Bionanotechnology progress and advances

(Nanowerk News) Chemists, physicists and biologists each view nanotechnology as a branch of their own subject, and collaborations in which they each contribute equally are common. One result is the hybrid field of nanobiotechnology (also used are the terms biomedical nanotechnology or nanomedicine) that uses biological starting materials, biological design principles or has biological or medical applications.
In a new review in Biology of Blood and Marrow Transplantation ("Bionanotechnology Progress and Advances"), Professor Warren Chan from the Integrated Nanotechnology & Biomedical Sciences Laboratory at the University of Toronto highlights the recent advances and progress in bionanotechnology by providing examples of current state-of-the-art research and then takes a look at the future perspective for the field.
In describing recent developments, Chan focuses on three areas where he provides state-of-the-art examples of advances in nanotechnology research that have provided a new set of research tools, materials, structures, and systems for biological and medical research and applications.
He makes it clear, though, that although the integration of nanomaterials with biology has led to the development of diagnostic devices, contrast agents, analytical tools, therapy, and drug-delivery vehicles, bionanotechnology research is still in its infancy; few nanotechnology-based products are in clinical use.

Quantum dots for bio-imaging

Quantum dots, the name given to semiconductor crystals with diameters of just a few nanometers, are at the forefront of a new class of inorganic probes. Quantum dots are particularly significant for optical applications due to their theoretically high quantum yield.
As biological probes, they are extremely bright and have fluorescence properties. (In general, the larger the dot, the more towards the red end of the spectrum the fluorescence is; the smaller the dot, the more towards the blue end it is. The coloration is directly related to the energy levels of the quantum dot.) When quantum dots are used in biological research and applications, these optical properties will lead to improved detection sensitivity for analysis and to simplification in experimental and instrumental design.
Fluorescence induced by exposure to ultraviolet light in vials
Fluorescence induced by exposure to ultraviolet light in vials containing various sized quantum dots (Source: Philips)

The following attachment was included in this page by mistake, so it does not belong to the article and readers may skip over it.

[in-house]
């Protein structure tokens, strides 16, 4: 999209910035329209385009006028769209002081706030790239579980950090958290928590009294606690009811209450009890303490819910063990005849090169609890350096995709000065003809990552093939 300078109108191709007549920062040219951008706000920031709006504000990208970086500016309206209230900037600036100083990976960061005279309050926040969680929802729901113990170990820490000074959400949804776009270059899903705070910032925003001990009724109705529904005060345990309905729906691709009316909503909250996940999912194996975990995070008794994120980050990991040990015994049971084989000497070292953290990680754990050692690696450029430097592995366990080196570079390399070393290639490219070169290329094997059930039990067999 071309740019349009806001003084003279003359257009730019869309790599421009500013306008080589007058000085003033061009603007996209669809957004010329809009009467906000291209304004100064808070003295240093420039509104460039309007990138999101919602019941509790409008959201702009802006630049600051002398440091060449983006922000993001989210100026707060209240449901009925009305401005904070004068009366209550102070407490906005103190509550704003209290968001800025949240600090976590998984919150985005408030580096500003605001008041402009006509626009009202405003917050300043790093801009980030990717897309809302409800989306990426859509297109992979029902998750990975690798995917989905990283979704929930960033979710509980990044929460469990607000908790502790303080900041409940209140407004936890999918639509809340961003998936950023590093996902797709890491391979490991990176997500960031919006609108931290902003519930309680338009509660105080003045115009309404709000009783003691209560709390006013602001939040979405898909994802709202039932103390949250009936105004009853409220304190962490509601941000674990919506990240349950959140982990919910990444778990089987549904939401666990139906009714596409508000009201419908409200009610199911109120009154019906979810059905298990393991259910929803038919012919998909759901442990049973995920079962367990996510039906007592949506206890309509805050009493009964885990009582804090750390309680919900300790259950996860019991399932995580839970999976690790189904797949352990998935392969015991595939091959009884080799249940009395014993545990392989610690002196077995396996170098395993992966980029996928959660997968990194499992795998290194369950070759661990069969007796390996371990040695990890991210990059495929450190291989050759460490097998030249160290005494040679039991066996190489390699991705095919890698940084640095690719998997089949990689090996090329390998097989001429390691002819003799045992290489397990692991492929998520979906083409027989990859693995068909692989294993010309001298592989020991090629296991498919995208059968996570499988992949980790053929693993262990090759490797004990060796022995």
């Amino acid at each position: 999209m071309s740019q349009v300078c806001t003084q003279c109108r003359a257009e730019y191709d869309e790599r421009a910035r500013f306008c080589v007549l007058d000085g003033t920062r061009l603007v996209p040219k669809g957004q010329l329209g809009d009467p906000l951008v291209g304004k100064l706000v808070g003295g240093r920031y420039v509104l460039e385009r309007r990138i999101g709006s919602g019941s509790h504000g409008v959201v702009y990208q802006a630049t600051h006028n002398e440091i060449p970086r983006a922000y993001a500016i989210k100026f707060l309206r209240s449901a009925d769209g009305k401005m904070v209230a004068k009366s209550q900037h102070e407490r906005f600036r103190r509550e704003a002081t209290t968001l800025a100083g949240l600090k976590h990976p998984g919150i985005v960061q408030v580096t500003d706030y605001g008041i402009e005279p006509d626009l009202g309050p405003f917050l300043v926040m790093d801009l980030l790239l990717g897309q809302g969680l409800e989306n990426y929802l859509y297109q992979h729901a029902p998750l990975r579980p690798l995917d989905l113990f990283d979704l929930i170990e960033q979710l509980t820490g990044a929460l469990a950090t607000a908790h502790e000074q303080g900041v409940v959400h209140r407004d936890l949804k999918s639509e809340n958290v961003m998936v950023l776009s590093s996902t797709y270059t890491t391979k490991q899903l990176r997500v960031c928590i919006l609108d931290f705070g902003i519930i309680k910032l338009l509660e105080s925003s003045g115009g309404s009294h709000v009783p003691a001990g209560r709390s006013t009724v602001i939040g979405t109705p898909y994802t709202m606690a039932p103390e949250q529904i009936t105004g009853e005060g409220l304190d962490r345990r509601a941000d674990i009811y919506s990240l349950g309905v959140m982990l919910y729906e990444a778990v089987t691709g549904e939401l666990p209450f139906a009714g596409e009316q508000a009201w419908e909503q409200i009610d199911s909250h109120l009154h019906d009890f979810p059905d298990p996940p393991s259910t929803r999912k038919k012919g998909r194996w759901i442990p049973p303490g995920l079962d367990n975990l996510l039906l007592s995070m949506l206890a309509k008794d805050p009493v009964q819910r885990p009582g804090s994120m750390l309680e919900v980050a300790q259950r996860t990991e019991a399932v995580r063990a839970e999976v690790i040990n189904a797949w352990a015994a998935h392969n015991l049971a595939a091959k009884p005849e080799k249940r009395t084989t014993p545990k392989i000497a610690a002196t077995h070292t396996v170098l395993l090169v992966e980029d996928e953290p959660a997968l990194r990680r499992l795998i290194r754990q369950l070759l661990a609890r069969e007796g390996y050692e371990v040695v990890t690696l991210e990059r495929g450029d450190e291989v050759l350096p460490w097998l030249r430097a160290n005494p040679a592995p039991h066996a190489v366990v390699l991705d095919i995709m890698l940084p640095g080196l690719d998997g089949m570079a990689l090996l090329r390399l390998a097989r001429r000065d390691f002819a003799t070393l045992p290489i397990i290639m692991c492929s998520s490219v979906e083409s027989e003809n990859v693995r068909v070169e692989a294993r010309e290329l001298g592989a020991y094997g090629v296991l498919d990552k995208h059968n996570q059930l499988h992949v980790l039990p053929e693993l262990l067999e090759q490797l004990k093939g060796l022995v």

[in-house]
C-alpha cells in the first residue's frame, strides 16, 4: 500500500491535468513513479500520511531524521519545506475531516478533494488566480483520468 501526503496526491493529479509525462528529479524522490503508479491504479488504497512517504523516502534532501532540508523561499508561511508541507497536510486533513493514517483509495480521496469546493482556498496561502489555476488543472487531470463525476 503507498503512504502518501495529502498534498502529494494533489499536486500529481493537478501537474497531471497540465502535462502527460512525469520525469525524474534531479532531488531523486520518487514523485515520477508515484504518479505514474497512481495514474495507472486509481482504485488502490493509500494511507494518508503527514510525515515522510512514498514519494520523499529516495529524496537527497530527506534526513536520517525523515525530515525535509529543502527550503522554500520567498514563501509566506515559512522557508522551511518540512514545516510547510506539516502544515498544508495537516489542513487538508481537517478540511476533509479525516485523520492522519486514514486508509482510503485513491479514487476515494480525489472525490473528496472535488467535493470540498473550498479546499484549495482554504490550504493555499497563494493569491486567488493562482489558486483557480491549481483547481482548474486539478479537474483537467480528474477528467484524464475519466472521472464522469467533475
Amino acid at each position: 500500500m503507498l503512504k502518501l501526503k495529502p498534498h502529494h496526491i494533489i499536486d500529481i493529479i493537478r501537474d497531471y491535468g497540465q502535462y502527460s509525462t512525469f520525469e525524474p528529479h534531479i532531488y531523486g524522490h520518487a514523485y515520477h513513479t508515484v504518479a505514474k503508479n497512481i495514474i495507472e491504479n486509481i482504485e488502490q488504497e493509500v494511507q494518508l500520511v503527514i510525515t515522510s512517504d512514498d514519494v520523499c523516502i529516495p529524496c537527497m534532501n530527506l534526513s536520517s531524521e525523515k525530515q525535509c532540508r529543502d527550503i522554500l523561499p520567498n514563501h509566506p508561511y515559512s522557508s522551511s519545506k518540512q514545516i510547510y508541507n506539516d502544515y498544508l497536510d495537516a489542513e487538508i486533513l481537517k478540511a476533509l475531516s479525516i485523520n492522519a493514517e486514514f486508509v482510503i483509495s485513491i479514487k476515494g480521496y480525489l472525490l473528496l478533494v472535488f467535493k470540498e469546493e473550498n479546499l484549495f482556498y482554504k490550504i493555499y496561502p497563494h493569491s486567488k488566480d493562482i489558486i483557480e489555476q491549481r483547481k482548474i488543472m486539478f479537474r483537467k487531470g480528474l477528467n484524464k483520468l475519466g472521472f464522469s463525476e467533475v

For instance, in in vitro applications, quantum dots are used for labeling receptors on live cells and tissues. For in vivo applications, successful demonstration of quantum dots as contrast agents for cancer imaging has already been achieved.
Four major areas of research will advance the study and application of quantum dots: improvement as optical probes with better optical qualities; understanding the relationship with biological systems; understanding the influence of biological environments and conditions on their optical and electronic properties; and applying quantum dots toward clinical applications.

Metallic nanostructures as sensors

As Chan states: "The manipulation of the size, shape, and aggregation-dependent absorbance properties of metallic nanostructures and their demonstrated applications have made this one of the most exciting areas of bionanotechnology research." (For an example see also the recent Nanowerk Spotlight "Nanoscale magnetic materials are a key focus in developing biomedical applications")
As examples Chan describes biological sensors where metallic nanoparticles are used as contrast agents in electron microscopy; as a platform for surface-enhanced Raman spectroscopy (SERS) where a single molecule could be detected if that molecule was adsorbed onto a metallic nanostructure; and therapeutical applications where photothermal properties can be engineered into the metallic nanostructures for laser ablation therapy.
Without going into details, Chan also mentions that other nanostructures such as carbon nanotubes, fullerenes, dendrimers, and magnetic nanostructures are used in biomedical research and already found their way into applications such as drug delivery.

Integration of nanostructures with biological molecules and structures

Moving towards the futuristic side of nanobiotechnology, Chan finally addresses the area of multifunctional nanodevices. Adressing the basic question: how does nanotechnology work, researchers are now starting to figure out how to build such devices, and mimicking of biological systems for designing nanodevices looks like a powerful strategy.
Theoretically, if one could find the answers to two major questions – how can one organize nanostructures into a functional device? and how can one control the function of these nanostructures? – devices would become feasible that offer a new type of advanced therapy for the treatment of cancer, Alzheimer disease, or infections. With these multifunctional nanodevices, molecules and motors will guide nanomaterial movements, sensors for diagnosis, actuators (which are connected to the sensor) to release therapy, and a secondary sensor to monitor the disease as it is being treated.
That goal, according to Chan, is 50-100 years away.
Michael Berger By – Michael is author of three books by the Royal Society of Chemistry:
Nano-Society: Pushing the Boundaries of Technology,
Nanotechnology: The Future is Tiny, and
Nanoengineering: The Skills and Tools Making Technology Invisible
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